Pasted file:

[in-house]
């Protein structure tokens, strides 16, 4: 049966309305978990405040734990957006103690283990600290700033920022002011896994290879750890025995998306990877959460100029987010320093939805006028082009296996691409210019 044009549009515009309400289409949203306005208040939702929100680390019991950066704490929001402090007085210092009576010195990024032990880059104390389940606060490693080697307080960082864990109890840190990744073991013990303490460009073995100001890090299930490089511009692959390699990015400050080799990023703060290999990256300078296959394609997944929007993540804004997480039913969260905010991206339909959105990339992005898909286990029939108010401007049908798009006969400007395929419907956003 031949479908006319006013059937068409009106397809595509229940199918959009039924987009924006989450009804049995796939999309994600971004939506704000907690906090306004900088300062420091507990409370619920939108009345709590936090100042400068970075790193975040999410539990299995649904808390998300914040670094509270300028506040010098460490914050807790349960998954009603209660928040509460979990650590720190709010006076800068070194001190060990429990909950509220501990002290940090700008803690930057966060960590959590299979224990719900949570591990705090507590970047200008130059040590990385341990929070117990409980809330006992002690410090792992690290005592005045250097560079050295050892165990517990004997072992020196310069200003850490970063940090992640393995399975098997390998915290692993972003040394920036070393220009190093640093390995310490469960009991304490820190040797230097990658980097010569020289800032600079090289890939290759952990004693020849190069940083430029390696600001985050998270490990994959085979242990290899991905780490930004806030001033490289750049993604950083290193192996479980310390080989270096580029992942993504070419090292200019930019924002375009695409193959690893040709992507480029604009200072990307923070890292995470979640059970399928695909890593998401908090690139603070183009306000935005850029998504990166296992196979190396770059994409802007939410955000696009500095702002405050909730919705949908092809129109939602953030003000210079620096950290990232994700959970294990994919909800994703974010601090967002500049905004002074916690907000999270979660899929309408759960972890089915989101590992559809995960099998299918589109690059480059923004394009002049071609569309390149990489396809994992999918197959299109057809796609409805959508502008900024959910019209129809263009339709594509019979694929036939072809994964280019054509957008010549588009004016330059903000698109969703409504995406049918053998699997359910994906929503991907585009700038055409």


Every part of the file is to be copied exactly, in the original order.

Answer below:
[in-house]
């Protein structure tokens, strides 16, 4: 049966309305978990405040734990957006103690283990600290700033920022002011896994290879750890025995998306990877959460100029987010320093939805006028082009296996691409210019 044009549009515009309400289409949203306005208040939702929100680390019991950066704490929001402090007085210092009576010195990024032990880059104390389940606060490693080697307080960082864990109890840190990744073991013990303490460009073995100001890090299930490089511009692959390699990015400050080799990023703060290999990256300078296959394609997944929007993540804004997480039913969260905010991206339909959105990339992005898909286990029939108010401007049908798009006969400007395929419907956003 031949479908006319006013059937068409009106397809595509229940199918959009039924987009924006989450009804049995796939999309994600971004939506704000907690906090306004900088300062420091507990409370619920939108009345709590936090100042400068970075790193975040999410539990299995649904808390998300914040670094509270300028506040010098460490914050807790349960998954009603209660928040509460979990650590720190709010006076800068070194001190060990429990909950509220501990002290940090700008803690930057966060960590959590299979224990719900949570591990705090507590970047200008130059040590990385341990929070117990409980809330006992002690410090792992690290005592005045250097560079050295050892165990517990004997072992020196310069200003850490970063940090992640393995399975098997390998915290692993972003040394920036070393220009190093640093390995310490469960009991304490820190040797230097990658980097010569020289800032600079090289890939290759952990004693020849190069940083430029390696600001985050998270490990994959085979242990290899991905780490930004806030001033490289750049993604950083290193192996479980310390080989270096580029992942993504070419090292200019930019924002375009695409193959690893040709992507480029604009200072990307923070890292995470979640059970399928695909890593998401908090690139603070183009306000935005850029998504990166296992196979190396770059994409802007939410955000696009500095702002405050909730919705949908092809129109939602953030003000210079620096950290990232994700959970294990994919909800994703974010601090967002500049905004002074916690907000999270979660899929309408759960972890089915989101590992559809995960099998299918589109690059480059923004394009002049071609569309390149990489396809994992999918197959299109057809796609409805959508502008900024959910019209129809263009339709594509019979694929036939072809994964280019054509957008010549588009004016330059903000698109969703409504995406049918053998699997359910994906929503991907585009700038055409």